Late winter brings seed catalogues and I know a great dealof preppers that joyfully flip through the pages of heirloom vegetables and medicinal herbs. Don’t get me wrong, it’s great fun (for gardening types at least) and gets us in the mood for anew growing season that brings the opportunity to put up some more nutritious foods.
There are a number of considerations we must keep in mind when choosing what to grow in our home gardens and homesteads. Hardiness zones, sun exposure, growing season length all play a part in our choices, but how many of us consider long term storage abilities?
There are any number of ways to preserve harvests employed by preppers these days. Home canning and dehydrating are probably the most popular. Home freeze drying is also gaining popularity. The problem with these methods is that they are at least partly dependant on funtioning power grid or other reliable source of energy…a lot of energy.
Home canning is a great way to preserve food while the grid is up. Of course, a propane cook stove would be handy when the grid goes down, but that is still a limited resource. Eventually, you will run out of fuel. While there are some great wood fired cook stoves onthe market, using these with a pressure canner is a tricky skill to learn, and many simply won’t be able to regulate the cook top temperature well enough to make it safe.
Home canning works best with a very well regulated cook top temperature. Additionally, there are some supply issues when it comes to jar lids. While I have been known to reuse some of my lids, most of them simply can’t be reused. Reusable Tattler lids do help with this problem, but you will still need to replace the rubber rings every few years. Once again, we could stock up on canning lids of either type, but that supply willeventually run out. Even switching to Tattler lids may not be possible. Prices for these lids have at least doubled in the few years since I bought mine, now going for at least $20 per dozen.
Dehydrating is also popular among preppers. Home dehydrators use a fan and a heating element to slowly remove moisture from foods, making them shelf stable. While dehydrated fruits, veggies, and herbs will last quite a while when properly stored, meats don’t fare so well. I once made hamburger nuggets (a popular prepper fad at the time) just to throw it all out just one month later.
Don’t get me wrong. Dehydrating works well while on the grid, but once we become unplugged, the game changes. Using a generator seems out of the question due to the fuel required to run a generator for the 8 to 12 hours it might take to properly dry your food. There is solar, but installing a solar system that can generate and store that much energy is likely out of the realm of affordable for most. If you do want to run an electric dehydrator off grid, you are most likely restricted to a micro hydro generator or straight up solar dehydrating. Micro hydro would be a great way to generate the energy required, but most of us don’t have the running water resource to do it.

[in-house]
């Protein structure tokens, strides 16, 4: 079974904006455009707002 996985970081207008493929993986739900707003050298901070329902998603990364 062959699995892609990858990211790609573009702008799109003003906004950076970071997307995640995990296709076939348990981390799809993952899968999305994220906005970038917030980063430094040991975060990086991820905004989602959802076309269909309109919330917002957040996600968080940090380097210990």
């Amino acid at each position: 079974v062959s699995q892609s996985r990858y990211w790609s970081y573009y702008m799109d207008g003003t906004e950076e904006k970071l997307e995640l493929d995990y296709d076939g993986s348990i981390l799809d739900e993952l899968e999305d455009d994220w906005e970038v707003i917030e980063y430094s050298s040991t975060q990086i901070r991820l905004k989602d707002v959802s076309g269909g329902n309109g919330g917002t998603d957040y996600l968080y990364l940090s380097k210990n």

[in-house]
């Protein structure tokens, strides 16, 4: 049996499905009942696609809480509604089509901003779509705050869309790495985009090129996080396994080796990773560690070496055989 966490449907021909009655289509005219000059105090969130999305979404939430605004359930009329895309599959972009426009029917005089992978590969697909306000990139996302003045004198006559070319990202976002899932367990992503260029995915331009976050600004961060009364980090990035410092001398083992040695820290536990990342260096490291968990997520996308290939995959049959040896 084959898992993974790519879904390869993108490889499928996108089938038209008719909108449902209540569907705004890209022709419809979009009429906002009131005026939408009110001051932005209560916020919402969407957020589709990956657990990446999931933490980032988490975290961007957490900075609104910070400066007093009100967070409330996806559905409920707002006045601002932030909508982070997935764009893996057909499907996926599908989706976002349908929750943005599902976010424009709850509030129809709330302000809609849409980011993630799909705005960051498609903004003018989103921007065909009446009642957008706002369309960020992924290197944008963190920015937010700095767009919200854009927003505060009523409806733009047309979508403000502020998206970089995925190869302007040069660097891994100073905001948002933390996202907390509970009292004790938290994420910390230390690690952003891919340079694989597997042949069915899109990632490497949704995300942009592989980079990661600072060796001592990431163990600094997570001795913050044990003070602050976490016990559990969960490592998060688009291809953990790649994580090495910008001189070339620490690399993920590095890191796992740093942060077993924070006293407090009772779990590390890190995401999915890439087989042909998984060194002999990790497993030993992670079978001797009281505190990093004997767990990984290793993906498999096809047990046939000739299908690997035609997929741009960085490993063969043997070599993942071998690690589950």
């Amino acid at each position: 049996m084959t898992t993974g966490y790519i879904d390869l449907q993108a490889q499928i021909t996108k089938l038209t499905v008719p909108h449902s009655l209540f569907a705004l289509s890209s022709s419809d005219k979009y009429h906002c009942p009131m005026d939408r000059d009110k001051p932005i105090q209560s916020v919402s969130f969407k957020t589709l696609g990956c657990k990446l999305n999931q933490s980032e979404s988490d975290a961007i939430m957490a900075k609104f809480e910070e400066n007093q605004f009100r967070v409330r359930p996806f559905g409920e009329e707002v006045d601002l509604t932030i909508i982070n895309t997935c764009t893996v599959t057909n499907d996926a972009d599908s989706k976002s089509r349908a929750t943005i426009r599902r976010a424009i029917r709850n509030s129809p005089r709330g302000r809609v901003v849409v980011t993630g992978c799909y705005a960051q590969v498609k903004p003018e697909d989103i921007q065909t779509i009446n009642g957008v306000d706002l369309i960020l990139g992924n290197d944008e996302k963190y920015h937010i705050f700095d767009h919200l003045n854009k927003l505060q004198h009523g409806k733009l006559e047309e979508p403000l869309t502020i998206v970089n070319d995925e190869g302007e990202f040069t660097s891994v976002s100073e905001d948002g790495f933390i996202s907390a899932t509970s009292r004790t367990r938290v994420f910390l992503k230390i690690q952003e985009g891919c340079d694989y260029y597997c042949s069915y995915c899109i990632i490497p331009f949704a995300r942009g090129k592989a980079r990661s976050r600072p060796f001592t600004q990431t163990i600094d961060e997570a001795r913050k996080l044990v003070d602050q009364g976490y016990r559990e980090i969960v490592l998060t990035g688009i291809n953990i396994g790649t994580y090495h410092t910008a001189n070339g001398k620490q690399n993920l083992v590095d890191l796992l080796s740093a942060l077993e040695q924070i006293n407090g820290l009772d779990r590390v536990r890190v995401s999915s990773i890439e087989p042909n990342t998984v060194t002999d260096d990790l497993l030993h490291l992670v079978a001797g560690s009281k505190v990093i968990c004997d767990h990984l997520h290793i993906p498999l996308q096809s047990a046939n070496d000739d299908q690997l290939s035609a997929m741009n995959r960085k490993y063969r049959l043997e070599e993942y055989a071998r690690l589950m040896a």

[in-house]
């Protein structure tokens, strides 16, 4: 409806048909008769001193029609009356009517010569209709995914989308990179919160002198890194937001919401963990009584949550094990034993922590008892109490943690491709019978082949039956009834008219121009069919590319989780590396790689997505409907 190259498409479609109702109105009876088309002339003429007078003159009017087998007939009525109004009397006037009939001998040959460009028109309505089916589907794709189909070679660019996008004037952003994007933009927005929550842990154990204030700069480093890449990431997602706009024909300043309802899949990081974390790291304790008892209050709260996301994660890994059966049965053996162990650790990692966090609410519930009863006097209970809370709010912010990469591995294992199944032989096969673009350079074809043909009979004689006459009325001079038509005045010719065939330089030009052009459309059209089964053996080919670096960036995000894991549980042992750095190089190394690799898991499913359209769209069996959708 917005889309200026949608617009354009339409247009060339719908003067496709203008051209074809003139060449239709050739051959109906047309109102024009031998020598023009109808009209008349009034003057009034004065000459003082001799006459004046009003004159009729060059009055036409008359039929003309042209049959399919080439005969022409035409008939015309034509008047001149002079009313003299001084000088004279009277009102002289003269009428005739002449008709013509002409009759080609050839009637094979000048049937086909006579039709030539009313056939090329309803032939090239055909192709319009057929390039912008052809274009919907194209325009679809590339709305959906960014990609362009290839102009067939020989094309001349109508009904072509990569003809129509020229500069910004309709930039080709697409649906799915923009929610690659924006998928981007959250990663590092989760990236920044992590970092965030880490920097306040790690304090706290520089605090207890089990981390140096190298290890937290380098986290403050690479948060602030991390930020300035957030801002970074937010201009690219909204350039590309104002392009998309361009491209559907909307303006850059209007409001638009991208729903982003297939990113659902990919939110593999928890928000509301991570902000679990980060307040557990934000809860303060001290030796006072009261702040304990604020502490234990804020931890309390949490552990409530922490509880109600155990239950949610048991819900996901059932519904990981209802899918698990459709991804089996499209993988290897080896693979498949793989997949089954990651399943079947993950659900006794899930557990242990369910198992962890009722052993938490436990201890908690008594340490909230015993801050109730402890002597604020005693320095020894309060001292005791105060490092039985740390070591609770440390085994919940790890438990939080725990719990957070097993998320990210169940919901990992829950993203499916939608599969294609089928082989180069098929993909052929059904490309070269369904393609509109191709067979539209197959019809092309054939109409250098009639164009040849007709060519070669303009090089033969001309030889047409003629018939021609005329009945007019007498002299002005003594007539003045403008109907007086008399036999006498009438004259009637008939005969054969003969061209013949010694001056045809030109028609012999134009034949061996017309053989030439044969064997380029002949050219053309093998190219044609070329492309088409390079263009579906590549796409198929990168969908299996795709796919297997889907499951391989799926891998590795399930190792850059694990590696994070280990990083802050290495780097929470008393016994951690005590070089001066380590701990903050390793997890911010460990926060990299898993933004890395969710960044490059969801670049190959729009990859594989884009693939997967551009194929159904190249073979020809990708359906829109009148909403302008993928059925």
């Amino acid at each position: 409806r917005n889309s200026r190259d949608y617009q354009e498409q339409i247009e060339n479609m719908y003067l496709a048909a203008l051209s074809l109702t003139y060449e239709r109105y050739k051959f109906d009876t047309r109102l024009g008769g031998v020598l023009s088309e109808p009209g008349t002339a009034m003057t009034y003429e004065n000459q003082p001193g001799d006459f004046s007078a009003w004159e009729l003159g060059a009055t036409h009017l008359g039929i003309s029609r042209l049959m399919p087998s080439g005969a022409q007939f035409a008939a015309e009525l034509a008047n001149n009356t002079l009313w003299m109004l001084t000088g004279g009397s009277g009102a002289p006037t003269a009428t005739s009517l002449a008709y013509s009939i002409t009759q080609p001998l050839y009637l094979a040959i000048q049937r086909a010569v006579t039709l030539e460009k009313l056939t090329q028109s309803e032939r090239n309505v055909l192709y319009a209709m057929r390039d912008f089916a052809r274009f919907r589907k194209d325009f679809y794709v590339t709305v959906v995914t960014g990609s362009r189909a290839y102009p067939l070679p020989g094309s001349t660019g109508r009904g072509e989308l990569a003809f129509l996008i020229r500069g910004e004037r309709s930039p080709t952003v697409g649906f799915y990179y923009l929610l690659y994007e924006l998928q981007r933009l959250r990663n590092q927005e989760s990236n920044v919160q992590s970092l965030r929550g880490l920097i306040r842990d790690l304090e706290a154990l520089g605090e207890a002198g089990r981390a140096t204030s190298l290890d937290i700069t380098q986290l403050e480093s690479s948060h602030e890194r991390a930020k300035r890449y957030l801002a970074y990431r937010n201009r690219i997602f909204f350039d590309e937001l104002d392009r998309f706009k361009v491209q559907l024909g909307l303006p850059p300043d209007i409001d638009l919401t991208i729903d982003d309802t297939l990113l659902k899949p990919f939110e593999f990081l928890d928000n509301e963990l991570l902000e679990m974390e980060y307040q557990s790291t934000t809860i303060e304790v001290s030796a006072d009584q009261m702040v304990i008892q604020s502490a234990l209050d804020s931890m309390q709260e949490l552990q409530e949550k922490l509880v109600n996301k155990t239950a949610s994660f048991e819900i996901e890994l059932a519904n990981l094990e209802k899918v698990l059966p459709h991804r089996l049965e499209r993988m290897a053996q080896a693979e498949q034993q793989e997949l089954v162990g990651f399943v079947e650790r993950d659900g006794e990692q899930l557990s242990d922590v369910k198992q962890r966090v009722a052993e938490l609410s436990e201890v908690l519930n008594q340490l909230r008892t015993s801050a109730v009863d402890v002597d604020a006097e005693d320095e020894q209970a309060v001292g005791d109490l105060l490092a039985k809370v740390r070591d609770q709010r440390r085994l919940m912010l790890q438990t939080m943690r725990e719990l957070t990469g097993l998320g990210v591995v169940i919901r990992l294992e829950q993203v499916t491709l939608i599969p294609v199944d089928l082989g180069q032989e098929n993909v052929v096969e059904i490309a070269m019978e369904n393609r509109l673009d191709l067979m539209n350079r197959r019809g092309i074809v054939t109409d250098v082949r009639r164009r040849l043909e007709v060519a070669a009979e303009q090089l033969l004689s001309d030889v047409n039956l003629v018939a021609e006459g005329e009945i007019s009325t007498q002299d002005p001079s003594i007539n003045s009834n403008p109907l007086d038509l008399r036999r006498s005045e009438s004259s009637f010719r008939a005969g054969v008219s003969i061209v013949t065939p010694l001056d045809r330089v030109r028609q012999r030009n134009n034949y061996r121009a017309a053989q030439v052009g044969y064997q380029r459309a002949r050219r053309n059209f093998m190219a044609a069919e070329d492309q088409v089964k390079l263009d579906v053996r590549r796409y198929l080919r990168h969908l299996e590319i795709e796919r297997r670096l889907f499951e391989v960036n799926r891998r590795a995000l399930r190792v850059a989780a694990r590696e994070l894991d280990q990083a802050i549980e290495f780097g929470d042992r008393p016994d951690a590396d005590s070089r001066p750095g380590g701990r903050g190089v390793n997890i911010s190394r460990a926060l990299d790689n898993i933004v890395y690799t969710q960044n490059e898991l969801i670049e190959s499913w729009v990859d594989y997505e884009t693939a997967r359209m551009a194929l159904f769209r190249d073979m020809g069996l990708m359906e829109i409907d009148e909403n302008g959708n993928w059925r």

Since the average prepper doesn’t have several years worth of stored food (most preppers still struggle to put up a one year supply) we must produce and preserve food on an ongoing basis. Growing, foraging, farming, and hunting will be the main sources of food when SHTF. Here are a few ways to preserve it all without electricity or fossil fuels.
Solar dehydrators do work, but are weather dependant. Not to mention that humidity levels in Canada are quite high just when the harvest is coming in. This will lengthen the dehydrating time, thus lowering your output over time. If you do plan to use solar dehydrators, I recommend getting started now, so you won’t be in a learning curve when you need to have the process down to a science.
Root cellaring is a great option for many foods. This method requires some infrastructure that should be inplace before SHTF, but requires no energy to work. These can be built in your basement if you have one, dug into a hillside, or constructed above ground and covered with several feet of earth. In addition to preserving winter and root vegetables, along with certain varieties of hard fruit, these also make a great place to store any canned goods you might have. A properly installed root cellar can also double as a storm/bomb shelter.
Hoof storage is something most preppers never think about, but provides the freshest meats possible. Keeping small livestock such as foul or rabbit is a great way to provide a constant supply of meat. Small livestock can be harvested as needed and can be self sustaining. In close relation to that is dinner pot hunting. Hunting for smaller game such as duck, turkey, or even those animals usually considered varmits is a great option. Snaring and trapping is independant of ammunition supplies and ahandy skill to posess. Fishing is another option if you have access to a good body of water. When hunting, keep sustainability in mind to ensure a constant supply.
In conclusion, while you sit cozy indoors with a cup of herbal tea, browsing seed catalogues or considering fruit trees for your property, keep preservation in mind. How will you preserve delicate fruits or spring peas without the aid of the electric grid or fossil fuel supply chain?